When I originally heard the story, I considered how frightening it was that all of the daughters were forced to stay at home against their will forever since they are buried just feet from the home where they lived, and how sad it would have been to have such an awful father who would not allow his family to leave home. It simply isn’t true, and Eudora is not even buried in the family plot. She’s in Cedar Grove Cemetery with her husband. 

Returning to the research today after several years, I think about how frightening it must have been for the mother, Mary A. E. Jones to have had lost her husband and figure out how to make ends meet in a society where widows were not necessarily looked upon so favorable, and then have three of her daughters ill in their family home during three consecutive years. The next time I head to Williamsburg, I may toss some flowers over that wall or at least whisper kind messages toward the graves.

excerpt from Virginia Gazette (Williamsburg, Virginia) 07 Jul 1906, Sat, Page 8

Sunday, March 14, 2021

... stories continue after cemetery vandalism...


Last night before heading to bed, I learned that at some point over the weekend, Hollywood Cemetery in Richmond, Virginia was a target for vandals. They destroyed numerous gravestones, many 120+ years old, in Presidents Circle where Presidents James Monroe and John Tyler are buried along with some prominent-in-their-day members of Richmond society. The area is a small part of the 135-acre garden cemetery but as one could imagine, much damage can be done within a small area.

I have run River City Cemetarians since 2017. It’s a group of individuals who like visiting old cemeteries and my focus has always been on getting folks into the cemeteries for a visit. Outside of the pandemic, I give tours and raise money for the Friends organizations that help preserve these historic spaces. A common explanation is for the group name, which is because Richmond, Virginia is known as the "river city," and because I like alliteration. There are actually two ways to spell the term cemetarian/ cemeterian. The latter spelling is commonly used because it looks more like “cemetery.” I tend to go with the former spelling because, as an English professor, I prefer the Latin suffix: -arian, meaning “having a concern or belief in a specified thing.” While all of our words are, arguably, made up, they are rooted (pun intended) in other languages. The etymology of the term “cemetery” can be a bit complicated and it is believed to be derived from Old French “cimetiere” (graveyard) and from Late Latin “coemeterium.” Because the term is most likely based in Latin, I use the Latin suffix.

Another common question is, “why cemeteries?” Today my answer is something like, “the dead don’t go around destroying things.” Honestly, the answer is more complicated. I have always loved cemeteries. As a grandchild of a genealogist, some of my earliest and best memories included helping my grandfather look for family members in old cemeteries. These visits always included my grandfather making connections to the family tree and, if we were lucky, a good story about our family members. Today, as an English professor, I still love a good story although I find that as I get older, nonfiction holds my interest a bit more. I also love being outdoors. I returned to graduate school for Public History when my university called on faculty to become more interdisciplinary in our teaching. My research throughout that program focused on historic cemeteries. Since completing the program in 2018, I have taught a few interdisciplinary courses focused on cemeteries along with dark tourism and ghost stories and haunted history, which focuses on my love of literature, folklore, and history.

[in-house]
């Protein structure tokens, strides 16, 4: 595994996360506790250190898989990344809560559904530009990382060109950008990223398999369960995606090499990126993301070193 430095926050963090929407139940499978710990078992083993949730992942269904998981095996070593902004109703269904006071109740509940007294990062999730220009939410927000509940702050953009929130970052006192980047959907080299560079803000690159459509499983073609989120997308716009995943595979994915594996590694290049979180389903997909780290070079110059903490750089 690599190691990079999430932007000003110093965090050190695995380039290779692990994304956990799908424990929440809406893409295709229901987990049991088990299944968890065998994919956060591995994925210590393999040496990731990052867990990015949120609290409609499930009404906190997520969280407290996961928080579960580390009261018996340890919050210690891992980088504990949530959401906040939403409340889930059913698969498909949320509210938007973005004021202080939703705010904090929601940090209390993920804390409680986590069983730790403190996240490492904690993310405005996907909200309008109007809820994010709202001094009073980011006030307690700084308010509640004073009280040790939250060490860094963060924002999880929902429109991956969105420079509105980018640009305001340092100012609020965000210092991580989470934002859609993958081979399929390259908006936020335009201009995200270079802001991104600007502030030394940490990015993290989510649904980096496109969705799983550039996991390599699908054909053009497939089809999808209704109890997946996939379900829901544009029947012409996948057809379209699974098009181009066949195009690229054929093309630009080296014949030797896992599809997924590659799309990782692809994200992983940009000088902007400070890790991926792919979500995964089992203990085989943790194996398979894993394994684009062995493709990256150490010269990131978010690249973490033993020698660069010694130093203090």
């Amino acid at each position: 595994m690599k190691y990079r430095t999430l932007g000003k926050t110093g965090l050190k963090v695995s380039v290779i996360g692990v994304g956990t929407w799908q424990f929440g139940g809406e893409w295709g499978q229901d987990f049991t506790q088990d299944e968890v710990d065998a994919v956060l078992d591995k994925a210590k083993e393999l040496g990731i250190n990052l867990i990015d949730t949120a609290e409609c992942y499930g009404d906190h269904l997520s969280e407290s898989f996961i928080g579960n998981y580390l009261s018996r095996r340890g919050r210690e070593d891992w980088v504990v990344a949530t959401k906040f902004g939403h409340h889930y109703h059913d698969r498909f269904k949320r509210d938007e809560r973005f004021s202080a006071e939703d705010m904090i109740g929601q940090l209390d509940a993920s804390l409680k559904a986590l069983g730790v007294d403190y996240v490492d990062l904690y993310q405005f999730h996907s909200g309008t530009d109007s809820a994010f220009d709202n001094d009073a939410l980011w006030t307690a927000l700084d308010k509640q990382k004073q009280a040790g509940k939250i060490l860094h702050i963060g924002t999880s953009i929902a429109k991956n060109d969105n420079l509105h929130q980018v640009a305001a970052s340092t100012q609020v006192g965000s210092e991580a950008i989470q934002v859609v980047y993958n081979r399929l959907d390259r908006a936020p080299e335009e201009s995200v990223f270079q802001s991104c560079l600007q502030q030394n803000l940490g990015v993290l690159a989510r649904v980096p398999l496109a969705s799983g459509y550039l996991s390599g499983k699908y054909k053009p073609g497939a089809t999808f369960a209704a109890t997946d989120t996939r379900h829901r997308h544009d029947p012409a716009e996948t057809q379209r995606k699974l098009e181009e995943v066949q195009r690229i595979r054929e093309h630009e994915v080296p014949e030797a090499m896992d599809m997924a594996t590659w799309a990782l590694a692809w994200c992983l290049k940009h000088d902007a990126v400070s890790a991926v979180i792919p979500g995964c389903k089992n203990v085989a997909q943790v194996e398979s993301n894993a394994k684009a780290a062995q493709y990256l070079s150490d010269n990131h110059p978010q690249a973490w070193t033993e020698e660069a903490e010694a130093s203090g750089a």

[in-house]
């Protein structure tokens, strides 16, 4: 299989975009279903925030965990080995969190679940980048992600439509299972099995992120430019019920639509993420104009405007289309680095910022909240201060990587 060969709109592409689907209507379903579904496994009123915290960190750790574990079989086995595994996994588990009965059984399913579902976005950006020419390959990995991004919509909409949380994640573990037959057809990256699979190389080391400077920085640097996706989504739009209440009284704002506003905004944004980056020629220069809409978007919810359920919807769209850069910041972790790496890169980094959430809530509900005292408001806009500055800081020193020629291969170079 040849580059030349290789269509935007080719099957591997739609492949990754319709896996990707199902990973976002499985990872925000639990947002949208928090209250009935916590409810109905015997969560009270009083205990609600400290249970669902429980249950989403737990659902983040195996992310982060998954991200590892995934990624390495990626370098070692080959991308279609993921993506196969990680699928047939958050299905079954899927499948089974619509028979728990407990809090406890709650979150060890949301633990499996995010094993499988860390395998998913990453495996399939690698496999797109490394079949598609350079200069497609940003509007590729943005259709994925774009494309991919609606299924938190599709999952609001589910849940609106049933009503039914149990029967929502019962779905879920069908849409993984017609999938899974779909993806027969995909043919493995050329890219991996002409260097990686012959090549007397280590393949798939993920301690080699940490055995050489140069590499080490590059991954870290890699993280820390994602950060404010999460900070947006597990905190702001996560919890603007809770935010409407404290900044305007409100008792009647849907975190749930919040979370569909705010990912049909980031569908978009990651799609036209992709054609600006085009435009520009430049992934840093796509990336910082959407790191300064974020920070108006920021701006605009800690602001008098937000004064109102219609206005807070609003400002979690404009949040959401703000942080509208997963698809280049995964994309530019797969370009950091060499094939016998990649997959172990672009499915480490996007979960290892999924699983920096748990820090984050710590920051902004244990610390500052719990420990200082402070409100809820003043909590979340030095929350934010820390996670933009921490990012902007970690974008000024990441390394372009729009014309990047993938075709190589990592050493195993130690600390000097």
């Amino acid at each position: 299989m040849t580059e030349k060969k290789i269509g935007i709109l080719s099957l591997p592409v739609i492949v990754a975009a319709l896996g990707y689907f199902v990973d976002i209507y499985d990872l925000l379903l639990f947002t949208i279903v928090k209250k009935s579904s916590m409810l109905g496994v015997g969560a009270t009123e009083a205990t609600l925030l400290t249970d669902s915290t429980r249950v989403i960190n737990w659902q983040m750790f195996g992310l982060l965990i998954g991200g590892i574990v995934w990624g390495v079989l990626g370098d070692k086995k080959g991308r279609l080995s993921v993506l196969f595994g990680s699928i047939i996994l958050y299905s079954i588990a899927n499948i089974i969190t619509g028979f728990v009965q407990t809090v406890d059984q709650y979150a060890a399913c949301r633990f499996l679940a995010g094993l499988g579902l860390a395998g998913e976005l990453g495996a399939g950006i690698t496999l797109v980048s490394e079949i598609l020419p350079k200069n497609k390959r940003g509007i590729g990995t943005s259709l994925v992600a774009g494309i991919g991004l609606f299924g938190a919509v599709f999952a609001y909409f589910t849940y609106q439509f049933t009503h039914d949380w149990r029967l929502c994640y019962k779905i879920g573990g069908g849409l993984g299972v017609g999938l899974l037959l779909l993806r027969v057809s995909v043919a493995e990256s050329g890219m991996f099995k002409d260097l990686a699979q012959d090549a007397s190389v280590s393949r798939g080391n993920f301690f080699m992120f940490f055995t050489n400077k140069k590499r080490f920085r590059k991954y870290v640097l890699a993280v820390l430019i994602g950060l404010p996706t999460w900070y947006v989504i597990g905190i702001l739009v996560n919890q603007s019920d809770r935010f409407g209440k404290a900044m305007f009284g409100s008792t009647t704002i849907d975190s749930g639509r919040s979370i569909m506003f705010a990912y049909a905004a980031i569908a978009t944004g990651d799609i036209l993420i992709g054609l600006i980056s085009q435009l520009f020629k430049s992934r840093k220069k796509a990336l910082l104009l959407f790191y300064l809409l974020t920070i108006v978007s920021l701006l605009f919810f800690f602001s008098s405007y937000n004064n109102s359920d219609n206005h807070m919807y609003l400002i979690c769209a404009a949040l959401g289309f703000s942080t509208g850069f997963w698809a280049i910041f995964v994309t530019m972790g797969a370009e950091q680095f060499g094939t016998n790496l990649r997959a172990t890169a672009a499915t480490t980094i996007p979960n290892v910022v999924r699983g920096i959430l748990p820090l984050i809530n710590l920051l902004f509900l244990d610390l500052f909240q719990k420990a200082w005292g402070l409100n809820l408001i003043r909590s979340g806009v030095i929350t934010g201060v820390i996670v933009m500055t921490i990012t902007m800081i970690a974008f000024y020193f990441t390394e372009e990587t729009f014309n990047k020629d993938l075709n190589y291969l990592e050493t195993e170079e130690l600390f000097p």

The weekend vandalism is painful but I spent this morning focused on telling the stories of those interred in the grave-markers that the vandals targeted. My day has been filled with explaining that cemeteries are still safe places to visit for families.

Mount Hebron Cemetery
A few months ago, I nearly fell in a hole while walking the grounds of Mount Hebron Cemetery in Winchester, Virginia. They have so many beautiful pieces of art that I really should not be faulted for looking up instead of looking down but I did need to pay attention. I met the culprit- a giant groundhog! He’s done some serious damage. Here’s the infamous hole that I noticed and damage to the ground under another grave. I peeped in the holes to see how deep they were. He’s done some damage. It’s frustrating to see cemeteries targeted by human vandals because our cemetery workers and volunteers are already struggling with nature.
the hole I nearly fell into
Sometimes it's easy to think that vandalism and disrespecting cemeteries is a new occurrence. Not so. Here's an article from the Richmond Dispatch, July 26, 1860 about a daughter trying to remove dark pencil marks from her mother's white marble grave in Shockoe Hill Cemetery.


Richmond Dispatch, July 26, 1860.

Vandalism can also feel very personal. I remember standing at a gravesite of one of the loveliest pieces of art and just two weeks prior to our July 4th visit of Bruton Parish Episcopal Church in Williamsburg, Virginia, vandals had attempted to destroy this grave marker. This one stone was pure beauty. How can people be so awful? Destruction for what purpose?

It’s a reminder to go out to the cemeteries now. Visit them today while they’re here. Visit your favorites. Find one you’ve never noticed before. Appreciate them when you can.

Bruton Cemetery gravestone in 2015 before vandalism

Bruton Cemetery, photo taken in 2018